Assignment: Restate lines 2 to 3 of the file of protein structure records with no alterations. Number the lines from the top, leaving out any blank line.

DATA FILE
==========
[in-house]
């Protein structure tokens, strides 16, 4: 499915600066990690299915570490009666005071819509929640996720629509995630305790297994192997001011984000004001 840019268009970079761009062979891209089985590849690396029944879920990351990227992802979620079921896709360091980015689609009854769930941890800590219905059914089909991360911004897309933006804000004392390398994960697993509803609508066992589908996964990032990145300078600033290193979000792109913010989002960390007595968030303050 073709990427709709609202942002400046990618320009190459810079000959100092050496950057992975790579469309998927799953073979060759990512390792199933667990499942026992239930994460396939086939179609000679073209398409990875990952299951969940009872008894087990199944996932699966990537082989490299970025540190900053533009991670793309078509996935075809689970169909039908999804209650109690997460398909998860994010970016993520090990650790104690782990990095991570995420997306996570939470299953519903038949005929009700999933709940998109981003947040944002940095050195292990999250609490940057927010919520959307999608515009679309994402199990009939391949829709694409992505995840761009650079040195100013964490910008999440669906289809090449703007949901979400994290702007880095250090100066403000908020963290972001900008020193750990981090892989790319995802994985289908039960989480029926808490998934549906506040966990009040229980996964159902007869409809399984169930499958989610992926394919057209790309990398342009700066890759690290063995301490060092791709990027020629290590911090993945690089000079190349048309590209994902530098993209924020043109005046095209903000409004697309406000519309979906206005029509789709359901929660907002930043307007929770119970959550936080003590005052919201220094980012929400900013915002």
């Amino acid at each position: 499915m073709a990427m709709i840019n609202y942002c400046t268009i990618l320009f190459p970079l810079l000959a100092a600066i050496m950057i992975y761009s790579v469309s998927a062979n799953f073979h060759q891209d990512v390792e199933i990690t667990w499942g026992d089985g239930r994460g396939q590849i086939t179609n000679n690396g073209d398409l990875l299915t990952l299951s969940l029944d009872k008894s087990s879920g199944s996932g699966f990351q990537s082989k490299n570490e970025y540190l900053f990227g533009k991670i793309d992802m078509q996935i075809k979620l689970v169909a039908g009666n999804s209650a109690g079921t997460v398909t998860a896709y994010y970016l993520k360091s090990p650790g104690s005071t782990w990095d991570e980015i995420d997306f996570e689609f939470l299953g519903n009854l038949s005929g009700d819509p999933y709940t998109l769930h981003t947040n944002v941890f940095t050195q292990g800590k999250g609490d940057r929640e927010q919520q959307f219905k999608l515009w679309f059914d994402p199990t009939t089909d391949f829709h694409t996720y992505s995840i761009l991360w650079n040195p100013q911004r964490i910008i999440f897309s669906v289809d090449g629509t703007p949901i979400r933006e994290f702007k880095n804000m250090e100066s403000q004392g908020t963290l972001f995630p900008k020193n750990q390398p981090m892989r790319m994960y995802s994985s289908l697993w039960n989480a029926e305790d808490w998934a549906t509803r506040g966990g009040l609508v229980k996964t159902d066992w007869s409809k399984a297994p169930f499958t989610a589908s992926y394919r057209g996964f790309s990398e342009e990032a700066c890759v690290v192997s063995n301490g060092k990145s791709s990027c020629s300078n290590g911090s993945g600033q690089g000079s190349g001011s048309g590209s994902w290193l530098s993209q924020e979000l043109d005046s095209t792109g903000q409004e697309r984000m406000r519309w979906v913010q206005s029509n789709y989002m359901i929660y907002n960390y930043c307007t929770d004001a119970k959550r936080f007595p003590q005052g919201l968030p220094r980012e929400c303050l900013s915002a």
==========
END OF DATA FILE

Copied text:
């Protein structure tokens, strides 16, 4: 499915600066990690299915570490009666005071819509929640996720629509995630305790297994192997001011984000004001 840019268009970079761009062979891209089985590849690396029944879920990351990227992802979620079921896709360091980015689609009854769930941890800590219905059914089909991360911004897309933006804000004392390398994960697993509803609508066992589908996964990032990145300078600033290193979000792109913010989002960390007595968030303050 073709990427709709609202942002400046990618320009190459810079000959100092050496950057992975790579469309998927799953073979060759990512390792199933667990499942026992239930994460396939086939179609000679073209398409990875990952299951969940009872008894087990199944996932699966990537082989490299970025540190900053533009991670793309078509996935075809689970169909039908999804209650109690997460398909998860994010970016993520090990650790104690782990990095991570995420997306996570939470299953519903038949005929009700999933709940998109981003947040944002940095050195292990999250609490940057927010919520959307999608515009679309994402199990009939391949829709694409992505995840761009650079040195100013964490910008999440669906289809090449703007949901979400994290702007880095250090100066403000908020963290972001900008020193750990981090892989790319995802994985289908039960989480029926808490998934549906506040966990009040229980996964159902007869409809399984169930499958989610992926394919057209790309990398342009700066890759690290063995301490060092791709990027020629290590911090993945690089000079190349048309590209994902530098993209924020043109005046095209903000409004697309406000519309979906206005029509789709359901929660907002930043307007929770119970959550936080003590005052919201220094980012929400900013915002």
């Amino acid at each position: 499915m073709a990427m709709i840019n609202y942002c400046t268009i990618l320009f190459p970079l810079l000959a100092a600066i050496m950057i992975y761009s790579v469309s998927a062979n799953f073979h060759q891209d990512v390792e199933i990690t667990w499942g026992d089985g239930r994460g396939q590849i086939t179609n000679n690396g073209d398409l990875l299915t990952l299951s969940l029944d009872k008894s087990s879920g199944s996932g699966f990351q990537s082989k490299n570490e970025y540190l900053f990227g533009k991670i793309d992802m078509q996935i075809k979620l689970v169909a039908g009666n999804s209650a109690g079921t997460v398909t998860a896709y994010y970016l993520k360091s090990p650790g104690s005071t782990w990095d991570e980015i995420d997306f996570e689609f939470l299953g519903n009854l038949s005929g009700d819509p999933y709940t998109l769930h981003t947040n944002v941890f940095t050195q292990g800590k999250g609490d940057r929640e927010q919520q959307f219905k999608l515009w679309f059914d994402p199990t009939t089909d391949f829709h694409t996720y992505s995840i761009l991360w650079n040195p100013q911004r964490i910008i999440f897309s669906v289809d090449g629509t703007p949901i979400r933006e994290f702007k880095n804000m250090e100066s403000q004392g908020t963290l972001f995630p900008k020193n750990q390398p981090m892989r790319m994960y995802s994985s289908l697993w039960n989480a029926e305790d808490w998934a549906t509803r506040g966990g009040l609508v229980k996964t159902d066992w007869s409809k399984a297994p169930f499958t989610a589908s992926y394919r057209g996964f790309s990398e342009e990032a700066c890759v690290v192997s063995n301490g060092k990145s791709s990027c020629s300078n290590g911090s993945g600033q690089g000079s190349g001011s048309g590209s994902w290193l530098s993209q924020e979000l043109d005046s095209t792109g903000q409004e697309r984000m406000r519309w979906v913010q206005s029509n789709y989002m359901i929660y907002n960390y930043c307007t929770d004001a119970k959550r936080f007595p003590q005052g919201l968030p220094r980012e929400c303050l900013s915002a």